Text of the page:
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 Circular Letter of Lords of Trade to Governors in America, 18 Sept. 1753. Lords of Trade to Sir Danvers Osborne, in N. Y. Col. Docs., VI. 800.Pitt chose him to command the expedition then fitting out against Quebec; made him a major-general, though, to avoid giving offence to older officers, he was to hold that rank in America alone; and permitted him to choose his own staff. Appointments made for merit, and not through routine and patronage, shocked the Duke of Newcastle, to whom a man like Wolfe was a hopeless enigma; and he told George II. that Pitt's new general was mad. "Mad is he?" returned the old King; "then I hope he will bite some others of my generals."
for miles, and I've learned to fish with funny little flies made The Abenaki migration to Canada began as early as the autumn of 1675 (Relation, 1676-77). On the mission of St. Francis on the Chaudire, see Bigot, Relation, 1684; Ibid., 1685. It was afterwards removed to the river St. Francis.
Attempts were made to induce the Indians of Acadia to move to the new colony; but they refused, and to compel them was out of the question. But[Pg 190] by far the most desirable accession to the establishment of Isle Royale would be that of the Acadian French, who were too numerous to be transported in the summary manner practised in the case of the fishermen of Placentia. It was necessary to persuade rather than compel them to migrate, and to this end great reliance was placed on their priests, especially Fathers Pain and Dominique. Ponchartrain himself wrote to the former on the subject. The priest declares that he read the letter to his flock, who answered that they wished to stay in Acadia; and he adds that the other Acadians were of the same mind, being unwilling to leave their rich farms and risk starvation on a wild and barren island. "Nevertheless," he concludes, "we shall fulfil the intentions of his Majesty by often holding before their eyes that religion for which they ought to make every sacrifice." He and his brother priests kept their word. Freedom of worship was pledged on certain conditions to the Acadians by the Treaty of Utrecht, and no attempt was ever made to deprive them of it; yet the continual declaration of their missionaries that their souls were in danger under English rule was the strongest spur to impel them to migrate.Invoking rotten saints."
Boundary Disputes.Outposts of Canada.The Earlier and Later Jesuits.Religion and Politics.The Norridgewocks and their Missionary.A Hollow Peace.Disputed Land Claims.Council at Georgetown.Attitude of Rale.Minister and Jesuit.The Indians waver.An Outbreak.Covert War.Indignation against Rale.War declared.Governor and Assembly.Speech of Samuel Sewall.Penobscots attack Fort St. George.Reprisal.Attack on Norridgewock.Death of Rale."You'll have to pass the tent on the beach."
Pendleton Broome's swivel chair had come forward with a snap. He looked clownish. He was the only one really surprised by Pen's disclosure. What astonished the others was that she should have admitted it. For a fleeting instant Pen felt sorry for the little man, but she had too much on her mind for the feeling to linger. The detective was not surprised, but he had counted on dragging out the admission, and it annoyed him excessively to have it flung in his face. He affected to be consulting with his subordinates while he recovered himself.But not at all! Just a curt line from your secretary ordering me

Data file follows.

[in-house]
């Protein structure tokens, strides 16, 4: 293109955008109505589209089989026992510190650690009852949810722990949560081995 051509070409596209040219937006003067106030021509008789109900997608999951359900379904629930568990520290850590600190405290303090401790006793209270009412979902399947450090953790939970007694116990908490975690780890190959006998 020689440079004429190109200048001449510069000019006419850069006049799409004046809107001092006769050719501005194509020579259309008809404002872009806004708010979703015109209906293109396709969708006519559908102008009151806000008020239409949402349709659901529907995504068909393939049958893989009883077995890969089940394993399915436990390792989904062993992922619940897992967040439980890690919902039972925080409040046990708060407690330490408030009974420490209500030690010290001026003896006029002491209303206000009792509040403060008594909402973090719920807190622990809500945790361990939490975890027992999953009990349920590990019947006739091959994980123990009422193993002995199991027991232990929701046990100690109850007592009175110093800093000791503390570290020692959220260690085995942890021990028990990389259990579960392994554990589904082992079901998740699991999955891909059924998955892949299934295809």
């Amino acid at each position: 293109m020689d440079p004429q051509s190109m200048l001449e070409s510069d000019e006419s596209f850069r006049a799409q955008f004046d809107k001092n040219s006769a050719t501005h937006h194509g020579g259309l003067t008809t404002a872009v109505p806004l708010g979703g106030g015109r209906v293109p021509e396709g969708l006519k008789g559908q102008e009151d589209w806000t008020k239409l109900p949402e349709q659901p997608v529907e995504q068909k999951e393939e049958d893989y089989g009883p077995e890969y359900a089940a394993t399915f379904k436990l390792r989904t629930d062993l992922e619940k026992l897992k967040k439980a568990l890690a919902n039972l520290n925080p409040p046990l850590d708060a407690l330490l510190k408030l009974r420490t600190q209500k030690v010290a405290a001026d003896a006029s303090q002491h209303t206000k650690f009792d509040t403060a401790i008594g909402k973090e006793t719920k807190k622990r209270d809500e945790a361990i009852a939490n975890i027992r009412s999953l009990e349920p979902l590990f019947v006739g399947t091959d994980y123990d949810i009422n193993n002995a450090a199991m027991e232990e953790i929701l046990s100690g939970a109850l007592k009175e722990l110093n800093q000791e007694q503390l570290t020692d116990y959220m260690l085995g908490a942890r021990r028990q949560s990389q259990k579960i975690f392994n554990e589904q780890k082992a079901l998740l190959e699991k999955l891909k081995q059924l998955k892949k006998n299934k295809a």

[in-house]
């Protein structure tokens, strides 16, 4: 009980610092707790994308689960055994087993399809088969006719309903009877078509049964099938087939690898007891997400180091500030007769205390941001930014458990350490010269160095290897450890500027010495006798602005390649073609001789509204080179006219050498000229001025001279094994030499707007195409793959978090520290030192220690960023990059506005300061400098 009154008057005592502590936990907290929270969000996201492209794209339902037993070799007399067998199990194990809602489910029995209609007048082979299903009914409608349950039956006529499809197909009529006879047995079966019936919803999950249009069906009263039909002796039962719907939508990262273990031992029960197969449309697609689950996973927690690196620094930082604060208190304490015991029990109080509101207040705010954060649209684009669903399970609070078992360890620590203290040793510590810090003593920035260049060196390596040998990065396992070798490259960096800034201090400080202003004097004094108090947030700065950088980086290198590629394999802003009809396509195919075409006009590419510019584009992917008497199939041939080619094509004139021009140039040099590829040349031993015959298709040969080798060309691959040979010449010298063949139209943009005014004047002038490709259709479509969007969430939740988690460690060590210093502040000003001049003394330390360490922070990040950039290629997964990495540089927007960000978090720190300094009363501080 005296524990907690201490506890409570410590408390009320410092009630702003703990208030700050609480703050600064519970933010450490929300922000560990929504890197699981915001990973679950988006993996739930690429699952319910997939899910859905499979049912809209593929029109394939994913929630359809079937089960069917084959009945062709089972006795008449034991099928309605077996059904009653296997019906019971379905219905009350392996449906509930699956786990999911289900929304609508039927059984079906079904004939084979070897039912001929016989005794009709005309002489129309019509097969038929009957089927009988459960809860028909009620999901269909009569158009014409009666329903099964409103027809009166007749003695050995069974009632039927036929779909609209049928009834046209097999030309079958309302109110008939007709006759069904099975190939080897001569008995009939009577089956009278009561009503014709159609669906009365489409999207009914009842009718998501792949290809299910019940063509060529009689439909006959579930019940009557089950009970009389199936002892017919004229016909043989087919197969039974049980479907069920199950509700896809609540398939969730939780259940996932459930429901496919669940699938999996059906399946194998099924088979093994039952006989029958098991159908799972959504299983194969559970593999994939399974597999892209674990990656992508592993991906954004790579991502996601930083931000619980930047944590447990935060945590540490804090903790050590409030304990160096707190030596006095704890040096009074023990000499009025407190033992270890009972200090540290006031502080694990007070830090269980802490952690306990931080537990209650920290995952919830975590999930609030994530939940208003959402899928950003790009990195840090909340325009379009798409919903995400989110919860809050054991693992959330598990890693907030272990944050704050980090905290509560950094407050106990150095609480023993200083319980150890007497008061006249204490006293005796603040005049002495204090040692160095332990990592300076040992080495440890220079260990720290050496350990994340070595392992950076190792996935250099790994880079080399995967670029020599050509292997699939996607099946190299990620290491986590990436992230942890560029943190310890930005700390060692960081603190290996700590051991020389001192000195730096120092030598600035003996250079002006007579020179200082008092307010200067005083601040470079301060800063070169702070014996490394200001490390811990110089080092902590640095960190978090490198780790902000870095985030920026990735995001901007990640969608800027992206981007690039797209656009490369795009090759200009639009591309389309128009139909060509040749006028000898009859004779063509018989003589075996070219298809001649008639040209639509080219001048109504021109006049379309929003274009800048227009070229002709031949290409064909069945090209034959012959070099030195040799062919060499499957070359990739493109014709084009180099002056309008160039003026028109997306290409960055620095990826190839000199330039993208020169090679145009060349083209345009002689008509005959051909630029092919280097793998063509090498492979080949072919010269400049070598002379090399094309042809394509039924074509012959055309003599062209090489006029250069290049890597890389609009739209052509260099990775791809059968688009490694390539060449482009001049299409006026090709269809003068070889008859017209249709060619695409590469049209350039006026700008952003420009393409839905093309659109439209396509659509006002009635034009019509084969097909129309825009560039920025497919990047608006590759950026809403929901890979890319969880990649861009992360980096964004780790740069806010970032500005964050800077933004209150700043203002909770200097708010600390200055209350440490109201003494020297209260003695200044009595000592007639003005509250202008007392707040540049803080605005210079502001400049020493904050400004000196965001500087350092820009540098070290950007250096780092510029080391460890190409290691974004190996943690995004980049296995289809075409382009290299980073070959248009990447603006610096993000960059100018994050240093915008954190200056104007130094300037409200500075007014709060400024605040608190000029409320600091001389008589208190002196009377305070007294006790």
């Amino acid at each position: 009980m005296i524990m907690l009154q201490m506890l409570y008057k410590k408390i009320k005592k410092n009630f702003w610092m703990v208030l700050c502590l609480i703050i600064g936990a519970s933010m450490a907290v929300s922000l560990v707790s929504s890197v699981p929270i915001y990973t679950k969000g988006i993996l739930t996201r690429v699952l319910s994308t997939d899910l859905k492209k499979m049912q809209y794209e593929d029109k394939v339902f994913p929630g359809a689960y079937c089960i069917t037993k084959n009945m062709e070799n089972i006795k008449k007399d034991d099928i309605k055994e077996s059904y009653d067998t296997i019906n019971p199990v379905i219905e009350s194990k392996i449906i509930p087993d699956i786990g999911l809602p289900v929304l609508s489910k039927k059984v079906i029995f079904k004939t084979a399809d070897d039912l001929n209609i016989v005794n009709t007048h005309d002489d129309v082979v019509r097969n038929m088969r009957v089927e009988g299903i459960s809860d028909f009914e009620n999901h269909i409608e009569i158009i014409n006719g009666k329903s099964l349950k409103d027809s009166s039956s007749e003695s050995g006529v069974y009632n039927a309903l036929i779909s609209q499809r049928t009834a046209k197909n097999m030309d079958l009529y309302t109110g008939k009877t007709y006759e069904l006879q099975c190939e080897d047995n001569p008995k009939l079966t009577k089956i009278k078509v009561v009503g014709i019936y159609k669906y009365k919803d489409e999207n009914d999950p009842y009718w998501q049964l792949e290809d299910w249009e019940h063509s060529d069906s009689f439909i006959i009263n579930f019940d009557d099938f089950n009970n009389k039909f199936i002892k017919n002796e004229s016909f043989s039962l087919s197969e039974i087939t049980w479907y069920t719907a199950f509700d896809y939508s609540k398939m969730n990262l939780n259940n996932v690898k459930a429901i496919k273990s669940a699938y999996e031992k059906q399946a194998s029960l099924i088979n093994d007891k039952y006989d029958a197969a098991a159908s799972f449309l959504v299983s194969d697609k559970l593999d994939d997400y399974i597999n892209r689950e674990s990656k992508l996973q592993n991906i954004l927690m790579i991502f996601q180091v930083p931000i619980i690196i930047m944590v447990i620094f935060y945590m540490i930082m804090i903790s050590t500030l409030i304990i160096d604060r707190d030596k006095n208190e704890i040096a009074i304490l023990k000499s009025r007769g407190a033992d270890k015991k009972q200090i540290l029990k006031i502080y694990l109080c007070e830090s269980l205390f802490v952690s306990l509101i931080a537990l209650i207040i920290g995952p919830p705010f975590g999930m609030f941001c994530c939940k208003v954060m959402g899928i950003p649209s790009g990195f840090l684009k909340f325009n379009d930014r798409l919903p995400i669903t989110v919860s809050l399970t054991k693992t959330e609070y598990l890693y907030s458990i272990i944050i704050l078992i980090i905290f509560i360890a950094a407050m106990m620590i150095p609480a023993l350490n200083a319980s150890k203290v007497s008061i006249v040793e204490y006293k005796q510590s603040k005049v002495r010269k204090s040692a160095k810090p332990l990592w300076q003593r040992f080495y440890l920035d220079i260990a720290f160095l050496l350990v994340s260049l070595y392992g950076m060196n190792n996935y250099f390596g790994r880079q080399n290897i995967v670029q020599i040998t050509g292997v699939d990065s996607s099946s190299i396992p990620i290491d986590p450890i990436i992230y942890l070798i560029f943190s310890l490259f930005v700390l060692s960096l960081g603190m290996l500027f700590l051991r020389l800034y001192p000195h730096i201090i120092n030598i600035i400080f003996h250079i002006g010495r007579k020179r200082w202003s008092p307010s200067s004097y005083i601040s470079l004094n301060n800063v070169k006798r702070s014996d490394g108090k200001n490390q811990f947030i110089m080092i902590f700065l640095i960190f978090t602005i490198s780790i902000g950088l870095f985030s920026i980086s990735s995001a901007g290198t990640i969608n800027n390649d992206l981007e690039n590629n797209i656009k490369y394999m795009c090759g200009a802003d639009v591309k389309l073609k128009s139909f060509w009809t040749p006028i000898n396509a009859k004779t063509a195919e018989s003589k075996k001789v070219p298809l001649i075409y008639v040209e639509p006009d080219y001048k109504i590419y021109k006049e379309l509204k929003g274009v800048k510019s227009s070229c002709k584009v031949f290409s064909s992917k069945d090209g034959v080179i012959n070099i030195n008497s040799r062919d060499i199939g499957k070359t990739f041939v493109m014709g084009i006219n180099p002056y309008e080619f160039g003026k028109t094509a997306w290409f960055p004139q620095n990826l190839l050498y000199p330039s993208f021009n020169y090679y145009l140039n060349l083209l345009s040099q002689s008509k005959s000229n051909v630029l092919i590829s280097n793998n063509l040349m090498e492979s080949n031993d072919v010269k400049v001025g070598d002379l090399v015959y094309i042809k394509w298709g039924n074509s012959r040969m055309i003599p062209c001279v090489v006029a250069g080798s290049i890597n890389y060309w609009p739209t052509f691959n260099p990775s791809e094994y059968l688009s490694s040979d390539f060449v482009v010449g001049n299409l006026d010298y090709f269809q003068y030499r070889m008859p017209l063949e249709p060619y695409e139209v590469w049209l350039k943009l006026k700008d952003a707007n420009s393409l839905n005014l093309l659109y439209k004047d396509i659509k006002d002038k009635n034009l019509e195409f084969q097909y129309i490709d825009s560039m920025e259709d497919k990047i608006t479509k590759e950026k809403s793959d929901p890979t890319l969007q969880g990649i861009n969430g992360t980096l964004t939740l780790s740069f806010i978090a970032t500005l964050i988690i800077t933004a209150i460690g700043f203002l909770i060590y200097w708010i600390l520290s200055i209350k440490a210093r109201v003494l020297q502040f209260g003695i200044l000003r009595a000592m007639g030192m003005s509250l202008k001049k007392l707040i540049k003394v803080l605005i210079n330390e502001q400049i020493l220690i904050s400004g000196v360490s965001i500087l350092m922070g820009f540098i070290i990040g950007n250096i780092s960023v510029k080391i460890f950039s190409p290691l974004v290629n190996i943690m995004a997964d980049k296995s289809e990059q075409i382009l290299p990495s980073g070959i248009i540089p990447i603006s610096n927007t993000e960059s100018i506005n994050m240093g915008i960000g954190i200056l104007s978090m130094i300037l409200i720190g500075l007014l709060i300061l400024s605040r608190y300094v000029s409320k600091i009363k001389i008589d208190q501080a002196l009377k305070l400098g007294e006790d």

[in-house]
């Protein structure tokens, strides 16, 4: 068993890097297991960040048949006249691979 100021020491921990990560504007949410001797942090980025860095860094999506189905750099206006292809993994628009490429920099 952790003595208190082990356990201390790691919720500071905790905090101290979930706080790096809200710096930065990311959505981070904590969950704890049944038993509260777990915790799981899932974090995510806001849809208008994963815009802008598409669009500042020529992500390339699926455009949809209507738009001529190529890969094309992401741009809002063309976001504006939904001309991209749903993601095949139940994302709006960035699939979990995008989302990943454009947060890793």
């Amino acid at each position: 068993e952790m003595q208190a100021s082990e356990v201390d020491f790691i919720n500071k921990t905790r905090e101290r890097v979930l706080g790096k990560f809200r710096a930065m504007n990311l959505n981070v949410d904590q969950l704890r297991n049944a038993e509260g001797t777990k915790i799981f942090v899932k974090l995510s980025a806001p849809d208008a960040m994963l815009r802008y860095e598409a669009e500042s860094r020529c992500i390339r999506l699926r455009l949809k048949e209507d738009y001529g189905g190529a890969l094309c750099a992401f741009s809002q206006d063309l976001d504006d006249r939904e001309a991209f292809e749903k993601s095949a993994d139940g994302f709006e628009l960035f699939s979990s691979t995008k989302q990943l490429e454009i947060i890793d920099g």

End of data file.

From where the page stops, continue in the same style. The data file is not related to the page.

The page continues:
The conquerors now projected a greater exploit. The Marquis de Nesmond, with a powerful squadron of fifteen ships, including some of the best in the royal navy, sailed for Newfoundland, with orders to defeat an English squadron supposed to be there, and then to proceed to the mouth of the Penobscot, where he was to be joined by the Abenaki warriors and fifteen hundred troops from Canada. The whole united force was then to fall upon Boston. The French had an exact knowledge of the place. Meneval, when a prisoner there, lodged in the house of John Nelson, had carefully examined it; and so also had the Chevalier d'Aux; while La Motte-Cadillac had reconnoitred the town and harbor before the war began. An accurate map of them was made for the use of the expedition, and the plan of operations was arranged with great care. Twelve hundred troops and Canadians 383 were to land with artillery at Dorchester, and march at once to force the barricade across the neck of the peninsula on which the town stood. At the same time, Saint-Castin was to land at Noddle's Island, with a troop of Canadians and all the Indians; pass over in canoes to Charlestown; and, after mastering it, cross to the north point of Boston, which would thus be attacked at both ends. During these movements, two hundred soldiers were to seize the battery on Castle Island, and then land in front of the town near Long Wharf, under the guns of the fleet.